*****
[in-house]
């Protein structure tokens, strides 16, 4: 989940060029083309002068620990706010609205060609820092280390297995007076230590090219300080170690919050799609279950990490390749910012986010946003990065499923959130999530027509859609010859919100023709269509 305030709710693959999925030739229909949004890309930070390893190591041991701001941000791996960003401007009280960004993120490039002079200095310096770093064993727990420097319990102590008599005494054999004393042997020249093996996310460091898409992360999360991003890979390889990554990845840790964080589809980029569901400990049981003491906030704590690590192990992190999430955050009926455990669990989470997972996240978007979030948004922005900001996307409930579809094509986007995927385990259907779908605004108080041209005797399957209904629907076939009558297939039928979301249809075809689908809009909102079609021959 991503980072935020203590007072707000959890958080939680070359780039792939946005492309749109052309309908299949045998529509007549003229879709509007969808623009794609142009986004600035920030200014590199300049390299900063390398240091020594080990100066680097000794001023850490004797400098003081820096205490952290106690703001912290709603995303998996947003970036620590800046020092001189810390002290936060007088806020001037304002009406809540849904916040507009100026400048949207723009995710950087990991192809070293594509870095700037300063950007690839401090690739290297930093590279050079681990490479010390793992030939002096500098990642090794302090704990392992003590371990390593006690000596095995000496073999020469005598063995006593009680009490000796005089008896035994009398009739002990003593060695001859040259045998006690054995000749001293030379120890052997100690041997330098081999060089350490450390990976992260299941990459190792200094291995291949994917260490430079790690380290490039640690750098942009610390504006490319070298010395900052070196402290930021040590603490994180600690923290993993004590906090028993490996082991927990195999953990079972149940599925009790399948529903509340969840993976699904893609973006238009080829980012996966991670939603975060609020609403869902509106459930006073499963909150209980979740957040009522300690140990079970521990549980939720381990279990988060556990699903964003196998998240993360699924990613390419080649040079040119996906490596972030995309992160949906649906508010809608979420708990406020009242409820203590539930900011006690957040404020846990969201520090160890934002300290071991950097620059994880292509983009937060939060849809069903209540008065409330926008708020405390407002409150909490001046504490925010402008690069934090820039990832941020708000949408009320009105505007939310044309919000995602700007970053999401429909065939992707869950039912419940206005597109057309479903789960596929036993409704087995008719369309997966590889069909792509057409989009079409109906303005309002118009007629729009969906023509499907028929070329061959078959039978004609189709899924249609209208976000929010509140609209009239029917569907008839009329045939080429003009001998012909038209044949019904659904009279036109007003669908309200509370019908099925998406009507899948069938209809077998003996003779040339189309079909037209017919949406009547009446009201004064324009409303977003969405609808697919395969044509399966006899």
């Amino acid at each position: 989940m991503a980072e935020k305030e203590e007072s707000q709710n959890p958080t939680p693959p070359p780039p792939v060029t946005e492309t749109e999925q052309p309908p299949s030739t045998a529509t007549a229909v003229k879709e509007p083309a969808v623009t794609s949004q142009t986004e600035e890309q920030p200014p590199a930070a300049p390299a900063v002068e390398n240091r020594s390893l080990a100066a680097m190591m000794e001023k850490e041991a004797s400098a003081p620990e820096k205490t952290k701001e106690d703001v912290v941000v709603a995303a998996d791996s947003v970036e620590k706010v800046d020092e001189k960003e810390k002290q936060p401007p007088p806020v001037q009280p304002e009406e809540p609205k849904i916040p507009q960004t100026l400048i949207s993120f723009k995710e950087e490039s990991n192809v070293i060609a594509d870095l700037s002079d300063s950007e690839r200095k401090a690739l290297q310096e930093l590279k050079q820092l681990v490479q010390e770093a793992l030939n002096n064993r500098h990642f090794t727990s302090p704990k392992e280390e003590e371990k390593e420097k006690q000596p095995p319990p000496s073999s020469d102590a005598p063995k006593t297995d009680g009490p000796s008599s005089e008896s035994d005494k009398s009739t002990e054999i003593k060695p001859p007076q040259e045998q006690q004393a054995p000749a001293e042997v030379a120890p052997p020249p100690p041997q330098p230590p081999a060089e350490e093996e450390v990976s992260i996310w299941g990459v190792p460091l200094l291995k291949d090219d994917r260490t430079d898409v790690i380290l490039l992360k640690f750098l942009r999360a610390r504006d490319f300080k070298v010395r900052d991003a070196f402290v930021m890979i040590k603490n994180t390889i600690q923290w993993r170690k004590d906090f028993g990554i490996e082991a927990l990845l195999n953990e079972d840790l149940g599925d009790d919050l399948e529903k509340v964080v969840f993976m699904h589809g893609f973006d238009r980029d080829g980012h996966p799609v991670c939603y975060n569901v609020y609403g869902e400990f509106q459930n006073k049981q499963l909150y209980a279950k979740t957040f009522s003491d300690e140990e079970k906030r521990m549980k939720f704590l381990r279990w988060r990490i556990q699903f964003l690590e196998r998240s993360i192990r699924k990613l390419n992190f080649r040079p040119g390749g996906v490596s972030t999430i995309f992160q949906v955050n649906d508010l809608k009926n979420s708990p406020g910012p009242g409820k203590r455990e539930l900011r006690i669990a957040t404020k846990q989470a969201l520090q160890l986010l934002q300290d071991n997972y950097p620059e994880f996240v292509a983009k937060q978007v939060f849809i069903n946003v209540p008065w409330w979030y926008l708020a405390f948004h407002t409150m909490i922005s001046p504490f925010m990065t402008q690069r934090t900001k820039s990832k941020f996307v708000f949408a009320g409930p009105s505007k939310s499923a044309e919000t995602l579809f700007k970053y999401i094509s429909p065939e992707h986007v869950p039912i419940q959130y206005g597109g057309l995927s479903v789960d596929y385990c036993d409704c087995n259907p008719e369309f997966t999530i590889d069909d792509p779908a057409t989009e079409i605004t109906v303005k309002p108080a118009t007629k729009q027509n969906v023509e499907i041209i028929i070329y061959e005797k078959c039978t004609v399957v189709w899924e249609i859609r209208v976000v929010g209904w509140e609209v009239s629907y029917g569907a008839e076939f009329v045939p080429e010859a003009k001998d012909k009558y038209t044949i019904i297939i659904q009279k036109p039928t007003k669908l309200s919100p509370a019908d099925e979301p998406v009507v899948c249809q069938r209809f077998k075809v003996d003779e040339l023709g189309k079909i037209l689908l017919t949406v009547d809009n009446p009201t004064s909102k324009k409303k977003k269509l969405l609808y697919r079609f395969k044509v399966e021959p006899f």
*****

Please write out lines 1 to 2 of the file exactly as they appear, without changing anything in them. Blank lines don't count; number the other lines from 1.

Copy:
[in-house]
């Protein structure tokens, strides 16, 4: 989940060029083309002068620990706010609205060609820092280390297995007076230590090219300080170690919050799609279950990490390749910012986010946003990065499923959130999530027509859609010859919100023709269509 305030709710693959999925030739229909949004890309930070390893190591041991701001941000791996960003401007009280960004993120490039002079200095310096770093064993727990420097319990102590008599005494054999004393042997020249093996996310460091898409992360999360991003890979390889990554990845840790964080589809980029569901400990049981003491906030704590690590192990992190999430955050009926455990669990989470997972996240978007979030948004922005900001996307409930579809094509986007995927385990259907779908605004108080041209005797399957209904629907076939009558297939039928979301249809075809689908809009909102079609021959 991503980072935020203590007072707000959890958080939680070359780039792939946005492309749109052309309908299949045998529509007549003229879709509007969808623009794609142009986004600035920030200014590199300049390299900063390398240091020594080990100066680097000794001023850490004797400098003081820096205490952290106690703001912290709603995303998996947003970036620590800046020092001189810390002290936060007088806020001037304002009406809540849904916040507009100026400048949207723009995710950087990991192809070293594509870095700037300063950007690839401090690739290297930093590279050079681990490479010390793992030939002096500098990642090794302090704990392992003590371990390593006690000596095995000496073999020469005598063995006593009680009490000796005089008896035994009398009739002990003593060695001859040259045998006690054995000749001293030379120890052997100690041997330098081999060089350490450390990976992260299941990459190792200094291995291949994917260490430079790690380290490039640690750098942009610390504006490319070298010395900052070196402290930021040590603490994180600690923290993993004590906090028993490996082991927990195999953990079972149940599925009790399948529903509340969840993976699904893609973006238009080829980012996966991670939603975060609020609403869902509106459930006073499963909150209980979740957040009522300690140990079970521990549980939720381990279990988060556990699903964003196998998240993360699924990613390419080649040079040119996906490596972030995309992160949906649906508010809608979420708990406020009242409820203590539930900011006690957040404020846990969201520090160890934002300290071991950097620059994880292509983009937060939060849809069903209540008065409330926008708020405390407002409150909490001046504490925010402008690069934090820039990832941020708000949408009320009105505007939310044309919000995602700007970053999401429909065939992707869950039912419940206005597109057309479903789960596929036993409704087995008719369309997966590889069909792509057409989009079409109906303005309002118009007629729009969906023509499907028929070329061959078959039978004609189709899924249609209208976000929010509140609209009239029917569907008839009329045939080429003009001998012909038209044949019904659904009279036109007003669908309200509370019908099925998406009507899948069938209809077998003996003779040339189309079909037209017919949406009547009446009201004064324009409303977003969405609808697919395969044509399966006899």